How A PSIF Procedure Can Help Patients With SI Joint Pain

What Is the Sacroiliac Joint? | What Causes SI Joint Pain? | How Can a PSiF Procedure Help? | PSiF Procedure Benefits | Learn More

Lower back pain is a common condition, with up to 80% of the U.S. population suffering from it at some point. Up to 25% of lower back pain originates in just one place: the sacroiliac joint. This critical juncture in the pelvis provides both stability and small movement that helps us ambulate without wobbling or falling over. As we age, the structures in this region of the body, commonly helped along by childbirth or other conditions both acute and chronic, cause this joint to weaken and fail. This leads to debilitating pain and a feeling that your knees might literally buckle underneath you. But there is help for a compromised SI joint. The posterior sacroiliac fusion (PSiF) procedure is a minimally invasive solution to a life-altering pain condition. Here’s what you should know.

What Is The Sacroiliac Joint?

The sacroiliac joint is one of the largest joints in the body. It connects your spine to your pelvis and consists of: 

  • The sacrum: A bony triangle at the base of the spine, just above the tailbone
  • The ilium: The upper point on the pelvis and one of three bones that make up the hip bones 

The bones of this joint are not exactly matched, but they fit together and are supported by muscles and ligaments. The inside of this joint is lined with cartilage, and extra space between bones and other structures is filled with lubricating fluid. Floating in these open spaces are nerve endings, too.

The match of bones and tendons is a complicated puzzle that lends stability to the pelvis but also allows for the movement needed to keep us upright and to give birth.

What Causes SI Joint Pain?

Sacroiliac joint pain is characterized by not only hip pain but also pain that occurs in the lower back, buttocks, and pelvis. This pain can be radiating or feel like burning in the pelvis.

Other symptoms might include:

  • An increase of pain when moving from seated to standing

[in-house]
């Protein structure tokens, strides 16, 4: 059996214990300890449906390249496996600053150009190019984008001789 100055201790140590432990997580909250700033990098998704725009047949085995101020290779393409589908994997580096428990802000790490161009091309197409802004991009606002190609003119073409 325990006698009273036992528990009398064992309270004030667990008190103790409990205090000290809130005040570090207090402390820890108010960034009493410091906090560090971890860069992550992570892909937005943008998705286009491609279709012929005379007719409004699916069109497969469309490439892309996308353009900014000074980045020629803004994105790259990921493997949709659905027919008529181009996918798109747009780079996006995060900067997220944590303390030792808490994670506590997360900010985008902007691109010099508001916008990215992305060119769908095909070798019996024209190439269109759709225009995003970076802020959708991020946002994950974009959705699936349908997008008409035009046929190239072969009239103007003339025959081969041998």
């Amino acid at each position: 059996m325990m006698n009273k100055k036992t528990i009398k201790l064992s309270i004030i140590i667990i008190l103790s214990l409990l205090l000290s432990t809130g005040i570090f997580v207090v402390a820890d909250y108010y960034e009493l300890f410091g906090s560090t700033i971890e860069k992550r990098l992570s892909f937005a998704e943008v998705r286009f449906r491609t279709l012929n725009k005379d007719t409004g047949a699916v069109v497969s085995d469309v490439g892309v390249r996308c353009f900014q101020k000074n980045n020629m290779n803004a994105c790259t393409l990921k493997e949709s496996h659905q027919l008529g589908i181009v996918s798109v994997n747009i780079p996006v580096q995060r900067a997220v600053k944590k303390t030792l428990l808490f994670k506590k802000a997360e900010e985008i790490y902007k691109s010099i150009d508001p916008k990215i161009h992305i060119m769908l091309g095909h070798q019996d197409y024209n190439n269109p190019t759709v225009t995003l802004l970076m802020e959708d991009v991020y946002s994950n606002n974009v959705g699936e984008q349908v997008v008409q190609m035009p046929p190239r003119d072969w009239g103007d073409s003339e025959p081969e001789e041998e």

• Numbness and weakness in the legs
  • A feeling of instability in the legs
  • Stiffness or limited mobility in the pelvis

Some people find that their sacroiliac joint pain gets worse when:

  • They stand for long periods of time
  • Their weight isn’t balanced over both legs
  • They climb stairs or run
  • They take larger than normal steps

SI joint pain can be caused by both acute and chronic conditions.


In the weeks and months before childbirth, a hormone called relaxin causes the ligaments in the hips to get very loose. This ligament laxity is normal and necessary to allow the pelvis to open for vaginal birth. 

Although this loosening is typical and healthy, the additional weight of pregnancy coupled with a change in a pregnant person’s gait may cause injury or damage to the joint that does not heal after childbirth. People who are pregnant are most at risk for SI joint pain, and their risk of developing arthritis in this joint is higher, too.


Osteoarthritis is a form of wear-and-tear inflammation that occurs as the joint wears down over time and with use. Cartilage that protects the joint thins, and lubrication decreases. This causes painful, bone-on-bone rubbing in the joint that can be debilitating.

Ankylosing spondylitis 

Ankylosing spondylitis (AS) causes the immune system to attack itself. This creates inflammation in the body, primarily in the SI joint. In extreme cases, this autoimmune disorder creates new bone that painfully and improperly fuses joints together.

This condition is chronic and can also affect the internal organs and the eyes.


Tucked as it is inside the strong bones of the pelvis, most injuries to the SI joint occur in full-contact sports or falls.

Uneven gait

How we walk affects everything, and the SI joint is no different. Some people develop an uneven gait to compensate for another injury, while others simply fall into an uneven walking pattern that they don’t even know they have.

Pregnant people experience this when they compensate for a growing belly. In many cases, SI joint pain due to a temporary change in gait during pregnancy resolves itself after birth.

How Can A PSiF Procedure Help?

The PSiF procedure is a SI joint stabilization surgery that has been available since 2014. For many people whose pain has not responded to more conservative treatments, it can relieve pain and restore the proper level of mobility in the joint.

This SI joint stabilization procedure is minimally invasive and can be performed through a small incision in the back. This is typically safer than the traditional lateral approach. From start to finish, the procedure usually takes less than 30 minutes, and patients leave the surgical center the same day.